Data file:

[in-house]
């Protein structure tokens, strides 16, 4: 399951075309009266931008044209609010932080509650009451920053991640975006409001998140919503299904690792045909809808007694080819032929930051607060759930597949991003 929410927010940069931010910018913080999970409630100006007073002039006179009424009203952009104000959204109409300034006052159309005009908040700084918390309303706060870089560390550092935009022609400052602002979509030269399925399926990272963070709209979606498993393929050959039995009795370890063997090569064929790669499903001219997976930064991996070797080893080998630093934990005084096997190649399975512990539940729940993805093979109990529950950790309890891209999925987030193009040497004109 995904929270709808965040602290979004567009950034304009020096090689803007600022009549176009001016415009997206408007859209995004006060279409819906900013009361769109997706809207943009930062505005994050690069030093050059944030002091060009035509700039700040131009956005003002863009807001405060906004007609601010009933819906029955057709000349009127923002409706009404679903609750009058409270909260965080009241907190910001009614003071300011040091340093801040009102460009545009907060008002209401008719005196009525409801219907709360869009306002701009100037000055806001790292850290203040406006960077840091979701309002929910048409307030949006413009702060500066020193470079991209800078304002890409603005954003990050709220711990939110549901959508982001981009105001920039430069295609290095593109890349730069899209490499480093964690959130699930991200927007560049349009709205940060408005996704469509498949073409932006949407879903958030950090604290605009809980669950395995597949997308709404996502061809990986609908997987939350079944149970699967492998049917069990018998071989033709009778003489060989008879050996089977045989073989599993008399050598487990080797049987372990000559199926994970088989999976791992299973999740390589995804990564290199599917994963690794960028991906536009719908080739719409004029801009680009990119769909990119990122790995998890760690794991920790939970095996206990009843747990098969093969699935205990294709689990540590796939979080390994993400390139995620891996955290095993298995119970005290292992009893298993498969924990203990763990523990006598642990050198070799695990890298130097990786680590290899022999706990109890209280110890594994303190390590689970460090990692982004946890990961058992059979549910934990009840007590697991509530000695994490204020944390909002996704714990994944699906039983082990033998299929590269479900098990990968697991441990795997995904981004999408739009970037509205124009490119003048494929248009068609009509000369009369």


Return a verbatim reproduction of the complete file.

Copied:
[in-house]
């Protein structure tokens, strides 16, 4: 399951075309009266931008044209609010932080509650009451920053991640975006409001998140919503299904690792045909809808007694080819032929930051607060759930597949991003 929410927010940069931010910018913080999970409630100006007073002039006179009424009203952009104000959204109409300034006052159309005009908040700084918390309303706060870089560390550092935009022609400052602002979509030269399925399926990272963070709209979606498993393929050959039995009795370890063997090569064929790669499903001219997976930064991996070797080893080998630093934990005084096997190649399975512990539940729940993805093979109990529950950790309890891209999925987030193009040497004109 995904929270709808965040602290979004567009950034304009020096090689803007600022009549176009001016415009997206408007859209995004006060279409819906900013009361769109997706809207943009930062505005994050690069030093050059944030002091060009035509700039700040131009956005003002863009807001405060906004007609601010009933819906029955057709000349009127923002409706009404679903609750009058409270909260965080009241907190910001009614003071300011040091340093801040009102460009545009907060008002209401008719005196009525409801219907709360869009306002701009100037000055806001790292850290203040406006960077840091979701309002929910048409307030949006413009702060500066020193470079991209800078304002890409603005954003990050709220711990939110549901959508982001981009105001920039430069295609290095593109890349730069899209490499480093964690959130699930991200927007560049349009709205940060408005996704469509498949073409932006949407879903958030950090604290605009809980669950395995597949997308709404996502061809990986609908997987939350079944149970699967492998049917069990018998071989033709009778003489060989008879050996089977045989073989599993008399050598487990080797049987372990000559199926994970088989999976791992299973999740390589995804990564290199599917994963690794960028991906536009719908080739719409004029801009680009990119769909990119990122790995998890760690794991920790939970095996206990009843747990098969093969699935205990294709689990540590796939979080390994993400390139995620891996955290095993298995119970005290292992009893298993498969924990203990763990523990006598642990050198070799695990890298130097990786680590290899022999706990109890209280110890594994303190390590689970460090990692982004946890990961058992059979549910934990009840007590697991509530000695994490204020944390909002996704714990994944699906039983082990033998299929590269479900098990990968697991441990795997995904981004999408739009970037509205124009490119003048494929248009068609009509000369009369």